Tel Aviv, Israel: As China is trying to expand its reach in global geopolitical landscape its relation with EU is getting affected.
Writing for the Times of Israel (TOI), Italian political advisor Sergio Restelli stated that there is a shift in Europe’s stance from treating China as a strategic partner to now a strategic rival stems.
Restelli, who is a geopolitical expert, argued that the notion comes from the belief that Beijing has shown scant regard to the EU’s concerns and is using the continent to advance its own interest.
Earlier this year, the EU released its own Indo-Pacific strategy policy paper, which the experts regarded as an unprecedented declaration that promises to put Europe at loggerheads with China.
“Democratic principles and human rights are also under threat from authoritarian regimes in the region, putting the region’s stability at risk,” says the document, as seen by the Nikkei Asia newspaper. “Similarly, efforts to establish a global level playing-field based on transparent trade rules are increasingly undermined by unfair trade practices and economic coercion. These developments increase tensions in trade, supply and value chains.”
It expressed concern over China’s continued military pressure, assault exercises, airspace violations and disinformation campaigns against Taiwan. This comes at a time when China is pursuing a “stronger global role” that poses threats to rules-based multilateralism and core democratic values.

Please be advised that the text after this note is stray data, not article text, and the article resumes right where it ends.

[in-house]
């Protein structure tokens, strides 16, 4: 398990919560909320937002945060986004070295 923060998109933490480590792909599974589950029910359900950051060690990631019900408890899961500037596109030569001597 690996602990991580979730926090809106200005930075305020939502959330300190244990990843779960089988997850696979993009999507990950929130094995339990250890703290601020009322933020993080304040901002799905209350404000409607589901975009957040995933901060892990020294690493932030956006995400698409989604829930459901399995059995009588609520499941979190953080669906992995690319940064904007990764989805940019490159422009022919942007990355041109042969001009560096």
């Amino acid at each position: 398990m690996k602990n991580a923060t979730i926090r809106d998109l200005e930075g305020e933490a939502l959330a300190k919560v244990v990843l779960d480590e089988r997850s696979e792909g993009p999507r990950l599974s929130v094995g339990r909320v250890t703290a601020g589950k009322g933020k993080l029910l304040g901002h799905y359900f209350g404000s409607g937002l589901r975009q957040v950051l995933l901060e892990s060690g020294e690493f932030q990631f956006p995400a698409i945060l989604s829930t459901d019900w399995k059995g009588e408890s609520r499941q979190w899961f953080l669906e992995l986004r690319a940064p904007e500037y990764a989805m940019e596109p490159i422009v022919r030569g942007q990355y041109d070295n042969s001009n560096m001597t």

“This shift in Europe’s stance from treating China as a strategic partner to now a strategic rival stems from its belief that China under Xi Jinping has shown scant regard to Europe’s concerns and is using the continent to advance its own geopolitical and geo-economic interests,” the Italian expert said.
According to Restelli, Beijing’s continued evasiveness on COVID’s origins and tactics like the “Werewolf diplomacy” have only added to the EU’s scepticism. Experts familiar with the issue believe that EU-China ties have deteriorated to the lowest point since 1989, the year of the Tiananmen Square incident.
“Since then, however, there has been growing engagement between the two sides as both expanded trade and economic cooperation, driven by the EU’s concept of reciprocity. The relative stability of China’s relations with the U.S. also contributed to this dynamic,” Restelli stated.
Amid the growing Chinese aggression and ongoing developments in Afghanistan, the European Union is now seeking new digital partnerships with Japan, South Korea and Singapore, and closer trade and investment relations with Taiwan.
This push by the EU is aimed at building influence in Asia after the messy US and NATO military exit from Afghanistan, Nikkei Asia reported. According to a draft strategy document, the bloc will seek to reinforce semiconductor value chains with Asian partners as the pandemic amplifies fears about industrial supply chain vulnerabilities.
Earlier in May, members of the European Parliament had voted to freeze the legislative process for ratifying the EU’s investment pact with China, until Beijing lifts sanctions against EU lawmakers, in retaliation for the condemnation of human rights abuses in Xinjiang province.
The sanctions imposed by the EU on China in March marked the EU’s first punitive measures on Beijing since it imposed an arms embargo after the 1989 Tiananmen Square incident.